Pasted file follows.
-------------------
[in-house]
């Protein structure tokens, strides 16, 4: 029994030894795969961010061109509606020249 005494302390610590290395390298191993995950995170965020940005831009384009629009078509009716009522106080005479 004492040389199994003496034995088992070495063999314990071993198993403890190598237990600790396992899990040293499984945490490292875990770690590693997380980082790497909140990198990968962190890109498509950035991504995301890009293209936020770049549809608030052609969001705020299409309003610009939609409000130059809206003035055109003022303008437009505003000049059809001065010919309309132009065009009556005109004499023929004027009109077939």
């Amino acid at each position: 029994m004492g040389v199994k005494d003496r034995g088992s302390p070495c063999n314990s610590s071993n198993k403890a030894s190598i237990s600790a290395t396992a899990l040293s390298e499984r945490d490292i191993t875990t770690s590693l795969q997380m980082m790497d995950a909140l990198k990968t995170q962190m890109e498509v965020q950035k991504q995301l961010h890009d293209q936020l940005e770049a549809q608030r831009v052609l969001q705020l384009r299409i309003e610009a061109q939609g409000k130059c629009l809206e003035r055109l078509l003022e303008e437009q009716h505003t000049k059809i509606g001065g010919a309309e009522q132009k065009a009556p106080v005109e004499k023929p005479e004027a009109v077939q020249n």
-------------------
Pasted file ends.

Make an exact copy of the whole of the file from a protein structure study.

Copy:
[in-house]
């Protein structure tokens, strides 16, 4: 029994030894795969961010061109509606020249 005494302390610590290395390298191993995950995170965020940005831009384009629009078509009716009522106080005479 004492040389199994003496034995088992070495063999314990071993198993403890190598237990600790396992899990040293499984945490490292875990770690590693997380980082790497909140990198990968962190890109498509950035991504995301890009293209936020770049549809608030052609969001705020299409309003610009939609409000130059809206003035055109003022303008437009505003000049059809001065010919309309132009065009009556005109004499023929004027009109077939």
């Amino acid at each position: 029994m004492g040389v199994k005494d003496r034995g088992s302390p070495c063999n314990s610590s071993n198993k403890a030894s190598i237990s600790a290395t396992a899990l040293s390298e499984r945490d490292i191993t875990t770690s590693l795969q997380m980082m790497d995950a909140l990198k990968t995170q962190m890109e498509v965020q950035k991504q995301l961010h890009d293209q936020l940005e770049a549809q608030r831009v052609l969001q705020l384009r299409i309003e610009a061109q939609g409000k130059c629009l809206e003035r055109l078509l003022e303008e437009q009716h505003t000049k059809i509606g001065g010919a309309e009522q132009k065009a009556p106080v005109e004499k023929p005479e004027a009109v077939q020249n």